Everybody goes! Phone alarm both companies 1st due, report of a fire in a multiple dwelling. Fire's in apartment 4B, on the fourth floor.
Whether you are the chief officer or a firefighter, we all start our size-up: time of day, weather, type of occupancy, and resources responding. These questions we ask all pertain to our safety responding to and operating at the fire scene. Anyone who has ever responded to a report of a fire knows that there is another process that is going on, one that we don't think about every time we respond.
Manhattan to Engine 58, report of people trapped fourth floor.
As we get more information we focus even more on the task at hand. How many people, what apartment, are there others? The situation becomes more intense. We now know there could be a job. You can feel your heart beat with a purpose.
Manhattan to Engine 58, we're getting numerous calls, looks like you're going to work!
When we hear those words from the dispatcher we have a good idea that this could be a job. Our thoughts clear and we concentrate on the task at hand without anything distracting us. The situation is vital. Our hearts begin to beat immensely. We focus our thoughts on all our training and drills that we have done to prepare ourselves for this very call. Backdraft, flashover, collapse, burns? We suddenly remember everything every instructor ever taught us. Otherwise, we are regretting not paying close enough attention. As we turn into the block we see smoke and fire blowing out the windows.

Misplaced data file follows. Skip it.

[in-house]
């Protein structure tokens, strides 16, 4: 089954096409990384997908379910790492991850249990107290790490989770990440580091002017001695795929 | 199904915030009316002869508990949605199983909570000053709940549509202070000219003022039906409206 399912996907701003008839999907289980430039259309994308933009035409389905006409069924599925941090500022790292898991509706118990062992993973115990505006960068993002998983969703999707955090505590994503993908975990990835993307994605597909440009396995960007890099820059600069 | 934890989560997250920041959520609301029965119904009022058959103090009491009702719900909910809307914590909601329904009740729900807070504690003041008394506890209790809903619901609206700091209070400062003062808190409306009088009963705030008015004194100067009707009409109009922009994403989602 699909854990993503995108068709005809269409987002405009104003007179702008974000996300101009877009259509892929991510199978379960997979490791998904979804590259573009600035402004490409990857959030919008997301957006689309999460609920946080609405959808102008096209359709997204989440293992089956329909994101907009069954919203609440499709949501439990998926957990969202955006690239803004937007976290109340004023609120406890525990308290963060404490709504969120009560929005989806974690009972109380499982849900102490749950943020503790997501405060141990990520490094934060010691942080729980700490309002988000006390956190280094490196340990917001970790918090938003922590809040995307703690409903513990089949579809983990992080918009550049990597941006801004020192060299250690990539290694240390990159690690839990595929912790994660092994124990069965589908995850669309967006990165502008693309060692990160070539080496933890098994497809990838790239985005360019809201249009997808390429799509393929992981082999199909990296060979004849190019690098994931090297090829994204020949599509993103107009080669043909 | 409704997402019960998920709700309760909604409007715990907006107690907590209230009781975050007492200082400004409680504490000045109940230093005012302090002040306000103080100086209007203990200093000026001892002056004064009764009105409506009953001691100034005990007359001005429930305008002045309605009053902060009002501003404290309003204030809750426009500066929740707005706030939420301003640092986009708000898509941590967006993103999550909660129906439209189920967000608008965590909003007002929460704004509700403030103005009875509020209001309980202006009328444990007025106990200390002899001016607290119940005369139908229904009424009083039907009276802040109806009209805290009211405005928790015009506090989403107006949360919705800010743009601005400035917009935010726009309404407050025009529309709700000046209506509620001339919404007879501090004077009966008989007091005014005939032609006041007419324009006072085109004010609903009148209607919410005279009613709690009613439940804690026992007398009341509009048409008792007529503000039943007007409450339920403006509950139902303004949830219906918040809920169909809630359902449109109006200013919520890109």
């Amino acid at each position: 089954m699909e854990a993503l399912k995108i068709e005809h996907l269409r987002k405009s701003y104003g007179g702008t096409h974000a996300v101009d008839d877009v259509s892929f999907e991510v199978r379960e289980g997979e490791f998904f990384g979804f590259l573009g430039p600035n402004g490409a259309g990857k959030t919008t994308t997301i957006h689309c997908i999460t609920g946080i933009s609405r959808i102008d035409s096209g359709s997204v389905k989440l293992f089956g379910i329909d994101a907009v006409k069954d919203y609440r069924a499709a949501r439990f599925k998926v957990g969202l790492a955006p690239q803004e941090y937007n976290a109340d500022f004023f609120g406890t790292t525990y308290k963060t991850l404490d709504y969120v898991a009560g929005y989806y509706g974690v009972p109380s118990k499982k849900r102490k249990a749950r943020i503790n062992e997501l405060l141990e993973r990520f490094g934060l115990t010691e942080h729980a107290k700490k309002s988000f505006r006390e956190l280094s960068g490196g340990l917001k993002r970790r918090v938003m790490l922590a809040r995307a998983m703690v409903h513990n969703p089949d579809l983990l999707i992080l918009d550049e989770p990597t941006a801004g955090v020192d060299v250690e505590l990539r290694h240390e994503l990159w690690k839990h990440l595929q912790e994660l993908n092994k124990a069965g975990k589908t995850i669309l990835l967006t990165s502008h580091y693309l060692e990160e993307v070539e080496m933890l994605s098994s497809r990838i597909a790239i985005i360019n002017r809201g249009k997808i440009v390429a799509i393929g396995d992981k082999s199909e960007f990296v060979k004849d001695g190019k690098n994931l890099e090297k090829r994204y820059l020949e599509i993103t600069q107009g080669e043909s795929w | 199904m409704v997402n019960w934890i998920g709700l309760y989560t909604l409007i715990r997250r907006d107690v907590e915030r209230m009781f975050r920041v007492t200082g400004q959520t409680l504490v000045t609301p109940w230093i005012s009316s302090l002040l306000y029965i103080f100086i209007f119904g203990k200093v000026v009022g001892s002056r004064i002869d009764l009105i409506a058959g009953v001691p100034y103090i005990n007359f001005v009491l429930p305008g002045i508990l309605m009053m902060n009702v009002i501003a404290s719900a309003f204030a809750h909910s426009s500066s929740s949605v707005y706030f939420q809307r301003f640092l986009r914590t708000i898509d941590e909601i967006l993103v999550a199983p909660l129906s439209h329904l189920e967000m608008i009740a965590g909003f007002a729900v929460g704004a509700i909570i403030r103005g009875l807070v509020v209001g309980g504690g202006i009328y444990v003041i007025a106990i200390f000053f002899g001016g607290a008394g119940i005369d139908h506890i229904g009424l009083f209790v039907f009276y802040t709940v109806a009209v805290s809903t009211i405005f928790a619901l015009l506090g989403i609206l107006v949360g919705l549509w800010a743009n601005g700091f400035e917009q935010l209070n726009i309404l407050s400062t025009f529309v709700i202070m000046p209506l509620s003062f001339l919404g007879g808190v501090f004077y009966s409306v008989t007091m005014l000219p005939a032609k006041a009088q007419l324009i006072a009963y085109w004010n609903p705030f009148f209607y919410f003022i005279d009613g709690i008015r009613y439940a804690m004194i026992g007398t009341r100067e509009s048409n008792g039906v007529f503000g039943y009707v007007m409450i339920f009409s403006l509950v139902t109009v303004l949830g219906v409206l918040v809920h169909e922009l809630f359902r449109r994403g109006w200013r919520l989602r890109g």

Engine 58 to Manhattan, 10-75 the box. Fire in a multiple dwelling, fire is on the fourth floor.
It's confirmed, you run to the back step and grab the nozzle you start the stretch. As you snake the line down the street you think about what you are going to do. Don't let the line get hung up on anything. Is there a well, rope stretch? Can we snake it? As we enter the building you can feel you chest pounding.
Ladder 26 to Engine 58, we need a line up here. We've got two 10-45's (code for unconscious civilians) with reports of children trapped.
You know now you have to make that apartment no matter what it takes. You start to think of those kids as your own. As you carry that line up the stairs you feel your chest begin to tighten, as you move up each step you fight the need to stop for a second and catch your breath. The officer is calling for the line but your not there yet.
58 to 58 chauffeur we have fire on the fourth and fifth floors with people trapped order a second alarm.
You make it to the fire floor. You now see for yourself what you are up against. Remembering your size up, thinking about the apartment layout, you crack the nozzle. Now the pain in your chest is radiating to your left jaw and down your arm. It doesn't really hurt, its just there.
Ladder 26 to Engine 58, the fire's coming down the hall to the left. Looks like a colliers mansion. We're right behind you.
You take one last breath. As the door opens the fire begins to roll out into the hallway. As you hit the fire and move in, the pain in your chest gets tighter and breathe shorter. The heat and smoke increase as you knock down each room. Reaching the back room is your goal and your heart is now maxed out. As you knock down the last room you hear the boss on the radio.
Engine 58 to Battalion 12, the fire is knocked down on the fourth floor, trucks are opening up.
As you hear those words, the boss tells you to go down and take a blow. Your thoughts become focused on yourself and the pain becomes more intense. As you reach the street you become concerned as you realize this could be a heart attack. The rest of your company becomes concerned and summons a paramedic to take a look. As they work to rush you to the emergency room, it's confirmed you are having a heart attack.
Engine 58 to Division3, EMS is transporting one of my members in critical condition to the hospital. My nozzle man is having a heart attack.